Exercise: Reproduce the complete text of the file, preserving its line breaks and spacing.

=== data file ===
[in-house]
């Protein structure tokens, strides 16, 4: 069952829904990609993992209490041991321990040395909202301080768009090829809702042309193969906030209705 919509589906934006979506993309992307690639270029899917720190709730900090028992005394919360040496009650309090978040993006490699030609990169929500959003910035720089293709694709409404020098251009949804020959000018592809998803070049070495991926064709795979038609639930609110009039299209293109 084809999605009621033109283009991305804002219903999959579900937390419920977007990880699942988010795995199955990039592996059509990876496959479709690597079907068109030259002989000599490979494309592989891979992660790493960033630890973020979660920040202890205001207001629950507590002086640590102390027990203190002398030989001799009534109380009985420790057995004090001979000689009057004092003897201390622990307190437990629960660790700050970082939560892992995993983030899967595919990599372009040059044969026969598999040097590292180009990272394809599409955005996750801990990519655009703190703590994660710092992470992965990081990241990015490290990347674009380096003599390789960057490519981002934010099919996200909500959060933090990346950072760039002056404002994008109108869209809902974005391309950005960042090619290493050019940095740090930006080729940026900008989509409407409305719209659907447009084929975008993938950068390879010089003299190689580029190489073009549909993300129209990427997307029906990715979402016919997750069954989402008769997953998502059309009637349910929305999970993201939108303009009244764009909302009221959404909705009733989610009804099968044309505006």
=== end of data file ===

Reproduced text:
[in-house]
């Protein structure tokens, strides 16, 4: 069952829904990609993992209490041991321990040395909202301080768009090829809702042309193969906030209705 919509589906934006979506993309992307690639270029899917720190709730900090028992005394919360040496009650309090978040993006490699030609990169929500959003910035720089293709694709409404020098251009949804020959000018592809998803070049070495991926064709795979038609639930609110009039299209293109 084809999605009621033109283009991305804002219903999959579900937390419920977007990880699942988010795995199955990039592996059509990876496959479709690597079907068109030259002989000599490979494309592989891979992660790493960033630890973020979660920040202890205001207001629950507590002086640590102390027990203190002398030989001799009534109380009985420790057995004090001979000689009057004092003897201390622990307190437990629960660790700050970082939560892992995993983030899967595919990599372009040059044969026969598999040097590292180009990272394809599409955005996750801990990519655009703190703590994660710092992470992965990081990241990015490290990347674009380096003599390789960057490519981002934010099919996200909500959060933090990346950072760039002056404002994008109108869209809902974005391309950005960042090619290493050019940095740090930006080729940026900008989509409407409305719209659907447009084929975008993938950068390879010089003299190689580029190489073009549909993300129209990427997307029906990715979402016919997750069954989402008769997953998502059309009637349910929305999970993201939108303009009244764009909302009221959404909705009733989610009804099968044309505006």